Well there's more here we don't know because Bubba apologized after his round according to PGATour.com.
Bubba Watson moved quickly to diffuse a tense situation that developed between he and playing partners Steve Elkington and Shigeki Maruyama during the second round of the Zurich Classic of New Orleans.Steve Elkington was not asked about the incident in his post round interview. Guess they had the volume turned down in the press center!
After he finished his round, Watson apologized for any misunderstanding that might have happened among the threesome. Watson apparently heard some movement while he was playing a shot and lashed out at Elkington and Maruyama.
"Who knows what (the movement) was,'' he said. "I was already mad for the day and I just took it out on them and I shouldn't have. I want to apologize to everyone in the tournament, whoever heard it, whoever saw it and especially to Steve and Shigeki and their caddies."
Tournament director Arvin Ginn spoke to the three players in the scorer's tent following the round. He said they were "very gentlemanly about the whole thing. They shook hands and there's no incident here.''
Jeff Rude files this frightening item for the Golfweek tour blog:
Dean Wilson, Zurich Classic first-round leader, grew up in Hawaii. Wilson now knows Barack Obama, presidential candidate, also grew up in Hawaii. More to the point, Wilson now knows who Obama is.Focused?
That wasn't the case in December 2006 when the PGA Tour player was taping a television segment at a daily-fee course on Oahu. Obama also happened to be there that day, playing golf with childhood friends while on vacation.
Someone mentioned to Wilson that that guy over there might be the next president.
"President of what?" the golfer said. "President of the golf club?"
Admitted Wilson later, "I had never heard of him."
And who says professional golfers aren't focused?
Nobody will ever accuse Jeff of being rude ever again.
Larry Dorman scores the exclusive for the New York Times.
Looks like I may have to cut down on my Today Show viewing if past NBC synergistic plugfests are any indication.
Oh and Joe Dey is officially spinning in his grave. Just wish he was there on the first tee to greet JT. And no, I'm not talking about Sweet Baby James. That's right, Mr. Wardrobe Malfunction. Maybe he'll pull Mike Davis's earpiece out?
There wasn't much new ground to cover, even for a pro like Gary D'Amato who filed a Golf World profile of Erin Hills. I believe it's the 400th piece recounting the history of the public gem outside Milwaukee designed by Hurdzan-Fry-Whitten. Except this:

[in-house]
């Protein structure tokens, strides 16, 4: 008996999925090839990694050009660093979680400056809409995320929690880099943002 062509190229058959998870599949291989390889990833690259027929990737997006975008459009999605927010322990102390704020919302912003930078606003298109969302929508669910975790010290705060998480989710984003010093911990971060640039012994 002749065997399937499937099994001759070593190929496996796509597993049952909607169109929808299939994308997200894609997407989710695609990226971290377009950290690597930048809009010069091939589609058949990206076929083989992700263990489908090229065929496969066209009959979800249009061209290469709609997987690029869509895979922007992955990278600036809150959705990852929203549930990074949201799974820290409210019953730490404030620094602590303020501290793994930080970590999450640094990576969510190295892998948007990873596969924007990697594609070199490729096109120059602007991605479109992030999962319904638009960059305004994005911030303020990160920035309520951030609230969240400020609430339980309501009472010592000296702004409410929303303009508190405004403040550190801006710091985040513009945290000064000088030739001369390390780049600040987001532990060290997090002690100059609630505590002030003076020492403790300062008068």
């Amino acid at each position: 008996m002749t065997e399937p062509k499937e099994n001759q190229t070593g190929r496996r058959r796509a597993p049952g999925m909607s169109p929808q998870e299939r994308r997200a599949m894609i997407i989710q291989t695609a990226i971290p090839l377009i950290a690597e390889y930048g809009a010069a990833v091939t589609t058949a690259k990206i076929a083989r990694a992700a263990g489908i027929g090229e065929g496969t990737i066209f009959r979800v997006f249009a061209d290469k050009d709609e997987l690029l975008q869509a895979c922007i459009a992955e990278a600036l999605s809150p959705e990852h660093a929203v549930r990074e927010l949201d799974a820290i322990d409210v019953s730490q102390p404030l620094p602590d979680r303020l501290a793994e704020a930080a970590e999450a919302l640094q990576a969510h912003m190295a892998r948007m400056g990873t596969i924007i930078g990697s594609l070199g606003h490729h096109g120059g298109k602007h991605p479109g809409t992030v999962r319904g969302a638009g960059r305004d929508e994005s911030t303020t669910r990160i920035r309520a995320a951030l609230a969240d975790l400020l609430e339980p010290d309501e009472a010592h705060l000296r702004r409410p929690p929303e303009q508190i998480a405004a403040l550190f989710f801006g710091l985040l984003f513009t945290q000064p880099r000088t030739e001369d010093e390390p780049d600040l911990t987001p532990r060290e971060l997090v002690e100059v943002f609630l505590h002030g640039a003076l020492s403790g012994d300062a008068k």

The USGA has made no secret it is trying to identify a Midwest course for the U.S. Open, and Erin Hills meets all the criteria. There is plenty of land for infrastructure; it's a public course (green fees are $160); the sandy sub-soil encourages a firm, fast turf; and it can be stretched to a titanium-testing 8,266 yards. (Indeed, multiple sources tell Golf World there have been preliminary discussions about Erin Hills hosting the event in 2017.)
I find it a bit hard to believe they would go there so soon after Chambers Bay, especially since the course needs some pretty significant changes, according to my sources.
Worst of all, if you're playing by the book you'll have to don a helmet, which adds to the already high dork quotient of golf. But considering I have been nicked by an errant ball once before, I suppose it's a style glitch I can live with.
Mickelson has found only 55% of his fairways, down slightly from 2007 and far off his 62.9% in 2004 when he won the Masters for the first time.
He's also averaging 292.3 yards in driving distance, more than eight yards shorter than in 2006 when he won the Masters for the second time.
"If it were celebrity, then that would be fine, but it's not celebrity when all you do is get mocked about it. That's not celebrity."
Jeff Duncan profiles Woody Austin in the New Orleans Times-Picayune, offering this disturbing anecdote:
He became a gallery favorite, where fans kidded him -- "Don't hit it in the water, Woody!" -- and punctuated his shots with cries of "Aquaman," the nickname bestowed upon him by Presidents Cup teammate Phil Mickelson.And they wonder why guys don't want to play pro-ams.
Even his playing partners at pro-am events got into the act, showing up at the tee box on three different occasions in swim goggles.